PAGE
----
Making street children count in Mombasa
Making street children count in Mombasa this week…
It might be less than a week to Christmas, but we have not slowed down. Hugo has been in Mombasa, Kenya, since the 9th December with the Glad’s House team, where a citywide headcount is taking place. Hugo is with Glad’s House Directors Liz and Bokey and their street work team. Other organisations across the city are also taking part (some of whom pictured).
Glad’s House have been operating in Mombasa since 2006 and reach over 100 young people a month through outreach walks alone and have contact with another 500 through activities. They are unsure what percentage of street-connected young people in the city this represents.
The count will provide clarity to their team and the wider network of organisations they are working with in Mombasa, and will shape their strategy for reaching more young people on the streets. It will also provide official statistics for the county government and will facilitate further discussion about street child policy in Mombasa.
The headcount has been in the pipeline for nearly 18 months and was made a reality when StreetInvest hit its Big Give campaign target last year, which went towards funding the partnership programme between StreetInvest and Glad’s House.
Street workers at the heart of the process
The headcount team is made up of professionals from across the sector including a large number of street workers. We heard about a rather frightening moment when a young person, who was known to the Glad’s House team, asked the headcounters to leave his area and bought out a machete. The street workers knew the young man personally and were able to diffuse the situation, keeping both him and the team safe. Their expertise in such situations is invaluable.
Also on the team are StreetInvest Global Trainers Tijani and Fred Mbise, who works at Railway Children, both of whom bring their own personal experiences of headcounts in Ghana and Tanzania respectively.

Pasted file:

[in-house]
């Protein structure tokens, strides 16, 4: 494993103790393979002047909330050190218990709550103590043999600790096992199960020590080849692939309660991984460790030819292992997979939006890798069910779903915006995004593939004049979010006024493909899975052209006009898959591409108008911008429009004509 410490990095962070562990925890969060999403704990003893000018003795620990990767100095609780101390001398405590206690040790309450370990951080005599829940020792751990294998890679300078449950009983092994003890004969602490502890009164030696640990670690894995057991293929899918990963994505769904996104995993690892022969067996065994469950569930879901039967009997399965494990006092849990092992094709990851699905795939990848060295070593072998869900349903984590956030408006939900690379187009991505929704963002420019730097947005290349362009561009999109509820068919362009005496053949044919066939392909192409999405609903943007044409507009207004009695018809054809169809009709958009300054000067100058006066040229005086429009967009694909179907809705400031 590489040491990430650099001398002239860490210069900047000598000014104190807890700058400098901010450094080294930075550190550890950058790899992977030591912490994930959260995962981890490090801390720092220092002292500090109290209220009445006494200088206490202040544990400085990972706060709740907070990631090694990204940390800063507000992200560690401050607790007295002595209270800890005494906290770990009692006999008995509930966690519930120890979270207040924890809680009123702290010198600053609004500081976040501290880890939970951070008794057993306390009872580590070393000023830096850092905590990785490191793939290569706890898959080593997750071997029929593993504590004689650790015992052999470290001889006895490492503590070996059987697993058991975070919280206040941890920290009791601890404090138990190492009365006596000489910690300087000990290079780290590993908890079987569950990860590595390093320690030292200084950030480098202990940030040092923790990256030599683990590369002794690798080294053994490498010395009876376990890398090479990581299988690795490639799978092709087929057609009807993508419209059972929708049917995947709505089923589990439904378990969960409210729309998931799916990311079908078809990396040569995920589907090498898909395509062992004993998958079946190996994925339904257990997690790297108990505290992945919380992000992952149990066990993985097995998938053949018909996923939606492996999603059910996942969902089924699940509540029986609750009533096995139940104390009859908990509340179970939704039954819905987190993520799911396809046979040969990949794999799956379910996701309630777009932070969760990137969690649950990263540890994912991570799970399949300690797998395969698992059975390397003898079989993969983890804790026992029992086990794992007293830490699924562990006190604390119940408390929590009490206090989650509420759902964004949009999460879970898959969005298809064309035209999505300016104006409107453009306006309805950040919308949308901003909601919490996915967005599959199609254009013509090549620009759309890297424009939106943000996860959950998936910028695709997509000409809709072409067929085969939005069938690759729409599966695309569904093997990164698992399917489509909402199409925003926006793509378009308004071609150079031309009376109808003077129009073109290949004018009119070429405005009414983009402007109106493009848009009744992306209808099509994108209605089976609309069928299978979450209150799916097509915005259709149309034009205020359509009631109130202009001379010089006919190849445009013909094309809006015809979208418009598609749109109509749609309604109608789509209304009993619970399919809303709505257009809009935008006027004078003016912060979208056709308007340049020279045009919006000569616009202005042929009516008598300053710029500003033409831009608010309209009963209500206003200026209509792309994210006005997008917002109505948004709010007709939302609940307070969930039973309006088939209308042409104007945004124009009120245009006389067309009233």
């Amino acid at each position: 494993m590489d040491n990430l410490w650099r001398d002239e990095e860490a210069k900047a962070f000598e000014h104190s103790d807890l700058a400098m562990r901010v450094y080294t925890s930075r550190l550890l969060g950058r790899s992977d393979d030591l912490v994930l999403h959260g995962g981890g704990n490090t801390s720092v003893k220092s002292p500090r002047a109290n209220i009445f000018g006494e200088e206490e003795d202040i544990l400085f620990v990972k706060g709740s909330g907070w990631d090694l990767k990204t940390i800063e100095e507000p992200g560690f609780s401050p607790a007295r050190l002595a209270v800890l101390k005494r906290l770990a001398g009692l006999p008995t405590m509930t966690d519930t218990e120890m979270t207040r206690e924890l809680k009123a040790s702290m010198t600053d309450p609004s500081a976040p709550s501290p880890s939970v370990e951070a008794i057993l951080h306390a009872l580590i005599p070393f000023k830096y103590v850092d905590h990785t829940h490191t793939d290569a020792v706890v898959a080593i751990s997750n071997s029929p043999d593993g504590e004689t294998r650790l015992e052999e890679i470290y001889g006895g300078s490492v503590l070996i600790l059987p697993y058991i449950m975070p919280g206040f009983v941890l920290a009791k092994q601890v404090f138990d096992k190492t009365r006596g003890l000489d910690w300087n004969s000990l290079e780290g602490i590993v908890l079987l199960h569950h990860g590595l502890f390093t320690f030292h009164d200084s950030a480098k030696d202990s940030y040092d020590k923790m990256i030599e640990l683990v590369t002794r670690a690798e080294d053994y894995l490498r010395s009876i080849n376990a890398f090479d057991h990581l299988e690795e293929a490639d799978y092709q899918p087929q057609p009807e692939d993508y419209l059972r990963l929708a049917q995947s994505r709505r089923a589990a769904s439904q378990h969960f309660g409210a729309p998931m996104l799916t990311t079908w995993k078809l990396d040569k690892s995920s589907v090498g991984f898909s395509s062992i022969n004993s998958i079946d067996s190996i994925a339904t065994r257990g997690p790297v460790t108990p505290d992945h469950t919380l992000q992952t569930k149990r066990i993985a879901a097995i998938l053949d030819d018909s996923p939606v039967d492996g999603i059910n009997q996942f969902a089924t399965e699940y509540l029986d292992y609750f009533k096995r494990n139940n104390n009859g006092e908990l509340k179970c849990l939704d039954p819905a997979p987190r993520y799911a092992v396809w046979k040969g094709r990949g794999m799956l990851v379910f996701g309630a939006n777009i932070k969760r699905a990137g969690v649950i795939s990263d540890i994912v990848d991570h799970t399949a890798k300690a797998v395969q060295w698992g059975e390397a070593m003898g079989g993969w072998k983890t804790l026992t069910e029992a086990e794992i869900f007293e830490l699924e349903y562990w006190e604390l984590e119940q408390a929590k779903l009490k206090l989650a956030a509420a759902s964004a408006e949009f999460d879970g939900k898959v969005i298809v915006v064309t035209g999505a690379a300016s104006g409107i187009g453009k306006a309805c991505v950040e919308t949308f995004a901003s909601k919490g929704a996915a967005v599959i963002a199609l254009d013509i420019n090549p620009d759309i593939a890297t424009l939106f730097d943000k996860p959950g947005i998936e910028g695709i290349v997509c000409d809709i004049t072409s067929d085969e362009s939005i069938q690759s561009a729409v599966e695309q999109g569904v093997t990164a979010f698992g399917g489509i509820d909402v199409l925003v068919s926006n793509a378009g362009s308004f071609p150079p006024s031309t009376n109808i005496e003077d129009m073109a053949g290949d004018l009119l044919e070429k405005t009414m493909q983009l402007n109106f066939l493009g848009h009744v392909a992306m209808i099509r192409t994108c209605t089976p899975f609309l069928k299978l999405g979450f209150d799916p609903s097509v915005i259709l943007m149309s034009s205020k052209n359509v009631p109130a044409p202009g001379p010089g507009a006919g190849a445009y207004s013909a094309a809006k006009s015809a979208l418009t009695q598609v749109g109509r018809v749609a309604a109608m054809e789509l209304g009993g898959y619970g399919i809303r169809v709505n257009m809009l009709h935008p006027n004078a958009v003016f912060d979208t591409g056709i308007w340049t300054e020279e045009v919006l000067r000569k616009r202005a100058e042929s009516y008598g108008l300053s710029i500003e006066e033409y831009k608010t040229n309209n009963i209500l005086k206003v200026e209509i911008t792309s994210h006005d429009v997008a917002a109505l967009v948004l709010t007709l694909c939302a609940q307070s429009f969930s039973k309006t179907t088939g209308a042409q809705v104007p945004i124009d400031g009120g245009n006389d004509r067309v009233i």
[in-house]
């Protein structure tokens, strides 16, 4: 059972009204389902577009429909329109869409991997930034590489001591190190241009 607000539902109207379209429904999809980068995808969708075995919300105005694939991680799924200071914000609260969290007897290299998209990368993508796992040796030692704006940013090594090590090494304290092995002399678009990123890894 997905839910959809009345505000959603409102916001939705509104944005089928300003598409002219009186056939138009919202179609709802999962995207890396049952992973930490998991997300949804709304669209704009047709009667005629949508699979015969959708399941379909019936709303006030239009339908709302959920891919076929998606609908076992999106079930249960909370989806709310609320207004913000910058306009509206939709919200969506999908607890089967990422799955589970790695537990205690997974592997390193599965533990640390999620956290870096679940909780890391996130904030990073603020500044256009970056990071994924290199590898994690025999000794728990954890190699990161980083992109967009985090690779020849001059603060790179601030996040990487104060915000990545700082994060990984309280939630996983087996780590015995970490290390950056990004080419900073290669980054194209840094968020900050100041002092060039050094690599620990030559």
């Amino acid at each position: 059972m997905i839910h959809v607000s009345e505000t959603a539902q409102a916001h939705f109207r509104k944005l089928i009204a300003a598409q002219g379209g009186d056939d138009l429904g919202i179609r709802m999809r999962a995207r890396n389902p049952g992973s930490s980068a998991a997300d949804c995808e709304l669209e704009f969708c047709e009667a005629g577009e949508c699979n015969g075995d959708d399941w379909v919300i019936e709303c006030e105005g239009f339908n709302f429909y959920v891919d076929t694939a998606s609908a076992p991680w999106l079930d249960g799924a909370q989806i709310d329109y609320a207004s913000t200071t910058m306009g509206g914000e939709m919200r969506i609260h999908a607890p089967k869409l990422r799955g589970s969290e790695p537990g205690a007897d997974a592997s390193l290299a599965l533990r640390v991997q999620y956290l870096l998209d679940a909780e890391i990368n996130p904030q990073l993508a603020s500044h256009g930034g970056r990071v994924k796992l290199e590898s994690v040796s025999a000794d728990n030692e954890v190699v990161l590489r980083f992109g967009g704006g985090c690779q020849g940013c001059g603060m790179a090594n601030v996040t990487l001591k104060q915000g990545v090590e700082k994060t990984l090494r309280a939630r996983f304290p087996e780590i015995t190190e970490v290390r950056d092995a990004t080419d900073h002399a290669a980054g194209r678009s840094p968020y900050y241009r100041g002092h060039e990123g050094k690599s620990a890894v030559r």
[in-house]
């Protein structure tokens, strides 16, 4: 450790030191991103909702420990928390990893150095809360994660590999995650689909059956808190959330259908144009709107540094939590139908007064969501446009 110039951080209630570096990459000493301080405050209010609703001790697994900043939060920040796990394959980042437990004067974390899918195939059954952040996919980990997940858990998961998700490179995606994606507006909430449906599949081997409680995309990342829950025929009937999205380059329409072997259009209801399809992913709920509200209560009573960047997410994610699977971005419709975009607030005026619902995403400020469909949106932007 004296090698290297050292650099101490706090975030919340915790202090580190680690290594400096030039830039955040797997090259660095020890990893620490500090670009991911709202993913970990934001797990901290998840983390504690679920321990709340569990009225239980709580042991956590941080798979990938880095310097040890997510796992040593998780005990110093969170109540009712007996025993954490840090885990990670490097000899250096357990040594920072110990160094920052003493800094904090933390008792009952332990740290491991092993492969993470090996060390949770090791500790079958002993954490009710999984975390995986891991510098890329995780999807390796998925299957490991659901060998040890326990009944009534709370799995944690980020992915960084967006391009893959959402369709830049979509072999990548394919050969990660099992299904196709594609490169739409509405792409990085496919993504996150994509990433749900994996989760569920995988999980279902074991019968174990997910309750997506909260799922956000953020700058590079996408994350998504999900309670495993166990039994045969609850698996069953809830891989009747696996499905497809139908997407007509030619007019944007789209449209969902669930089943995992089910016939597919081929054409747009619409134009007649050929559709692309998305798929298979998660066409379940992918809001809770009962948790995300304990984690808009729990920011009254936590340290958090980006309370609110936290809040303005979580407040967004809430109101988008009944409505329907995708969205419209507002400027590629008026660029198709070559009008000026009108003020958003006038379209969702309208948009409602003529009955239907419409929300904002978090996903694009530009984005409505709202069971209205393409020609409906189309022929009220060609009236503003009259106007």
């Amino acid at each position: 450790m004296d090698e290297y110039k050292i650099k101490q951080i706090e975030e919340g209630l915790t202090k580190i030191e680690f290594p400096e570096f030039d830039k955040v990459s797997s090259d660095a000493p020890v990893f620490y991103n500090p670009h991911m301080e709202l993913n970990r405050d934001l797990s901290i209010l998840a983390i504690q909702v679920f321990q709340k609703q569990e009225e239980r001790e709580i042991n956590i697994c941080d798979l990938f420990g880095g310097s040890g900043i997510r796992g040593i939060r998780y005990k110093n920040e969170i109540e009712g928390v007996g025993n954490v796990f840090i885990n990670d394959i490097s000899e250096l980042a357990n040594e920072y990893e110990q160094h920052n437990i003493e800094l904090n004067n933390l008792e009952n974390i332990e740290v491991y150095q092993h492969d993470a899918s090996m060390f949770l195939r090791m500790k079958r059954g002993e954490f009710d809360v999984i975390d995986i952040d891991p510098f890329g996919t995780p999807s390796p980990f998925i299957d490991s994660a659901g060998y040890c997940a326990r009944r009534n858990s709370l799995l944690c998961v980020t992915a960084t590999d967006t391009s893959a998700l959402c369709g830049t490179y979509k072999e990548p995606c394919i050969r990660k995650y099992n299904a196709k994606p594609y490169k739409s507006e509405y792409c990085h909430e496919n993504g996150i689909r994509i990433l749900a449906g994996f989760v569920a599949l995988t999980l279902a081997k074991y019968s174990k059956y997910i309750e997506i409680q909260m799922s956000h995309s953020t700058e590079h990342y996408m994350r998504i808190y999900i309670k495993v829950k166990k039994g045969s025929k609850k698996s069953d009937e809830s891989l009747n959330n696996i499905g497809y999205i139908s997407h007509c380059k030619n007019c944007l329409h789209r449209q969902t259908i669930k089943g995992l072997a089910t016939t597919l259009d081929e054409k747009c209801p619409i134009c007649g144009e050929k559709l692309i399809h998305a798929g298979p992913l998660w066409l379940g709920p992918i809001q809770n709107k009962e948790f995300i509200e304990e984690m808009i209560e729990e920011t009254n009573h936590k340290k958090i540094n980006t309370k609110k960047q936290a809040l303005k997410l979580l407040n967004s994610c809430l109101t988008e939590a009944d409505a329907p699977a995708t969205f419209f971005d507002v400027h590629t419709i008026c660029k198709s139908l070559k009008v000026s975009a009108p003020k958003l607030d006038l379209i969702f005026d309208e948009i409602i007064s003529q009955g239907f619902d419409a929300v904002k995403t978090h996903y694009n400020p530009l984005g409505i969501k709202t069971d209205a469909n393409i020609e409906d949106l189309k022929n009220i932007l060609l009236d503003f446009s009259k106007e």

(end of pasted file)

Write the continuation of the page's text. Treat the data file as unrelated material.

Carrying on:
What is a headcount?
A headcount is a social research and measurement methodology, which is particularly useful for gathering data on migrating population and those who are not captured by household censuses.
This count will be conducted using StreetInvest’s headcount methodology. It is based purely on looking, listening and learning and does not rely on street children to participate.
The process is a challenging one, physically, mentally and psychologically. The team divides into smaller groups to go to the streets where they numerate the children using observational techniques. The data are organised by perceived age bracket, gender and occupation. The counts are counter checked by another team and group discussions are held after each count to corroborate data. It’s a time-intensive process: a total of eight counts will be held over four days, half of which are night counts.
We are grateful to the team who are deeply committed and also we hear, tired! We thank all involved for their dedication this week.
A tool for advocacy
The count has leveraged significant government engagement. It was commissioned by the Mombasa County Commission with the Department of Children’s Services and Department of Youth, Gender and Sports and the Interior Ministry, the Inspectorate Police and Kenya Bureau of Statics. A follow up workshop is planned for the New Year with government stakeholders and the NGOs involved, to plan a response and next steps.
A full report will be published early next year.
Thanks to the following NGOs for making this possible: Glad’s House, Railway Children, WEMA, Onesmus, MCK, SDA, Humble Generation, YGS, P2P and Stepping Stone.